Filling out the disc are Chopin’s four Ballades, and there’s much to like about Cho’s playing in the set. They brim with color. Textures are, by and large, lucid. Tempos are middle-of-the-road, not veering too far one way or another. Expressively, the most successful are the last two, which brim with poignancy – especially the long, lyrical stretches of the F minor (no. 4). At times, parts of the first two Ballades seem a bit structurally incoherent. But even then there are moments, like the busy middle section of no. 1, with its stretches of right-hand octaves, and the recurring pastoral tune in no. 2, where Cho’s playing regains focus and dazzles with its concentration and inner warmth.
Where does Cho go from here? Well, that’s anyone’s guess. What will he make of Schubert, Schumann, Brahms, Debussy, and Ravel? What of the Beethoven sonatas? Tchaikovsky’s concertos? Contemporary music? That all remains to be seen. Surely, there’s room for his playing to grow in style and emotional depth. But, from the evidence of this disc, Cho’s a fine and sensitive musician to begin with. His chops are impressive. He’s the type of player you want to succeed and develop. Here’s to hoping he does.
What a treat it is to come across a new recording that really, truly matters. Such is the case/experience with Avie Records’ release of Hans Gal’s Piano Concerto. Gal was among the luckier of his generation, most of whom were systematically murdered by the Nazis. A Czech Jew, he escaped to England where, despite a hard life (his youngest son, overwhelmed by the times, took his life in 1942; several relatives did the same to avoid deportation to concentration camps) and his increasing neglect by the music establishment, he kept composing away.
The Piano Concerto dates from 1949 and it’s firmly rooted in the great tradition of the mid-20th-century keyboard concerto, circa 1920-1940. It’s brims with music that, on first impression, is meant to charm and impress. The solo part is quite involved and rather continuous – the piano’s the first and last instrument you hear in the piece, after all. Moments of it evoke the jaunty brio of Prokofiev, the tonal allure of Debussy, and, sometimes, the lyricism of Rachmaninoff, but everything is put together with such style and charisma that the music never sounds derivative. Quite the contrary: it has a personality all its own – or, more accurately, Gal’s.
And pianist Sarah Beth Briggs proves an inspired advocate for Gal’s voice. Her playing is wonderfully alive in the outer movements, whose motoric sections require a certain stamina and lightness of touch. She’s ably demonstrates both here. The slow middle movement, with its several luminous orchestral solos framing introspective moments for the piano plus a driving middle section is both beautifully voiced (between soloist and ensemble) and played with heartrending feeling.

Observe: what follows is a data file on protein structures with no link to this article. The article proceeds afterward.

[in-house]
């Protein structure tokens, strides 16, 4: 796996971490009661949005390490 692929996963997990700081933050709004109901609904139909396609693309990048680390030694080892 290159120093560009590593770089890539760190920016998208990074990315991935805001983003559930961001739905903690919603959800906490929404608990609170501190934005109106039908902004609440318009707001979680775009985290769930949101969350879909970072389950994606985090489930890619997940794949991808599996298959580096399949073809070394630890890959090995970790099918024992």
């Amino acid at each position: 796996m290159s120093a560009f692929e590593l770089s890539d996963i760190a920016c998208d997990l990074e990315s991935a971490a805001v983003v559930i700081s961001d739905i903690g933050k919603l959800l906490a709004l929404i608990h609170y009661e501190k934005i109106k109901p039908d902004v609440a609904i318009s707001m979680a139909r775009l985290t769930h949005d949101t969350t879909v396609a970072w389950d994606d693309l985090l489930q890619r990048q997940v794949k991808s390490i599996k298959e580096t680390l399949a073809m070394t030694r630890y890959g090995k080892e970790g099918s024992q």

There’s much to like, too, in her reading of Mozart’s Piano Concerto no. 22 that completes the disc. Tempos are lively, textures are clear, energy never flags, and the melodic line – whether a straight-out tune or a texture of suspensions – is always shaped with delicacy and care.
In both pieces, Briggs is accompanied with gusto by the Royal Northern Sinfonia (RNS) and conductor Kenneth Woods. Woods is something of a Gal specialist – he made a fantastic recording of the complete symphonies a couple of years back (also on Avie) – and he’s got clear sympathy for the Piano Concerto, so well-paced, -shaped, and excellently balanced is each movement. The RNS revels in all of it, playing with sweeping color, propulsive energy, and palpable joy. Ditto for the Mozart, where the wind playing in the Harmoniemusik sections is particularly rich. In short, one of 2016’s finest releases.
Jonathan Blumhofer is a composer and violist who has been active in the greater Boston area since 2004. His music has received numerous awards and been performed by various ensembles, including the American Composers Orchestra, Kiev Philharmonic, Camerata Chicago, Xanthos Ensemble, and Juventas New Music Group. Since receiving his doctorate from Boston University in 2010, Jon has taught at Clark University, Worcester Polytechnic Institute, and online for the University of Phoenix, in addition to writing music criticism for the Worcester Telegram & Gazette.